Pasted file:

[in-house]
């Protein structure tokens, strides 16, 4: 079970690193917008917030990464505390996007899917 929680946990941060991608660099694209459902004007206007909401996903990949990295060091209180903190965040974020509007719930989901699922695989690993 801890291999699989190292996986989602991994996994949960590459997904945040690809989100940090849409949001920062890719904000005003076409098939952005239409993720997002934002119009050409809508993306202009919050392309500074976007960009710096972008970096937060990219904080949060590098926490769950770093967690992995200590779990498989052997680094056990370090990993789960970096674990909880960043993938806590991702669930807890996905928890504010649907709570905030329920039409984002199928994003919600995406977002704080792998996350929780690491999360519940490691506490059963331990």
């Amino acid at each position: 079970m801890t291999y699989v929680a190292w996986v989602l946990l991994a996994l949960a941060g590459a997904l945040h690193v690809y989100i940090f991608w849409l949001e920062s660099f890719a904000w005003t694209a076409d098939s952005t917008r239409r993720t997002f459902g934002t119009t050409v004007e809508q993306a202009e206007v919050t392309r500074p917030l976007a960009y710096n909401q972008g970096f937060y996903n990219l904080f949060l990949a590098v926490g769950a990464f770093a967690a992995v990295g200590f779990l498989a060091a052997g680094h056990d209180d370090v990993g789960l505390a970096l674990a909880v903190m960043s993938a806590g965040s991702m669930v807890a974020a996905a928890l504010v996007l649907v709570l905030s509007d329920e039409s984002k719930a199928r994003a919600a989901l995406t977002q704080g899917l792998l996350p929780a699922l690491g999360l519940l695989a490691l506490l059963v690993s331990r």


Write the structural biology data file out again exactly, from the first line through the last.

[in-house]
């Protein structure tokens, strides 16, 4: 079970690193917008917030990464505390996007899917 929680946990941060991608660099694209459902004007206007909401996903990949990295060091209180903190965040974020509007719930989901699922695989690993 801890291999699989190292996986989602991994996994949960590459997904945040690809989100940090849409949001920062890719904000005003076409098939952005239409993720997002934002119009050409809508993306202009919050392309500074976007960009710096972008970096937060990219904080949060590098926490769950770093967690992995200590779990498989052997680094056990370090990993789960970096674990909880960043993938806590991702669930807890996905928890504010649907709570905030329920039409984002199928994003919600995406977002704080792998996350929780690491999360519940490691506490059963331990």
């Amino acid at each position: 079970m801890t291999y699989v929680a190292w996986v989602l946990l991994a996994l949960a941060g590459a997904l945040h690193v690809y989100i940090f991608w849409l949001e920062s660099f890719a904000w005003t694209a076409d098939s952005t917008r239409r993720t997002f459902g934002t119009t050409v004007e809508q993306a202009e206007v919050t392309r500074p917030l976007a960009y710096n909401q972008g970096f937060y996903n990219l904080f949060l990949a590098v926490g769950a990464f770093a967690a992995v990295g200590f779990l498989a060091a052997g680094h056990d209180d370090v990993g789960l505390a970096l674990a909880v903190m960043s993938a806590g965040s991702m669930v807890a974020a996905a928890l504010v996007l649907v709570l905030s509007d329920e039409s984002k719930a199928r994003a919600a989901l995406t977002q704080g899917l792998l996350p929780a699922l690491g999360l519940l695989a490691l506490l059963v690993s331990r």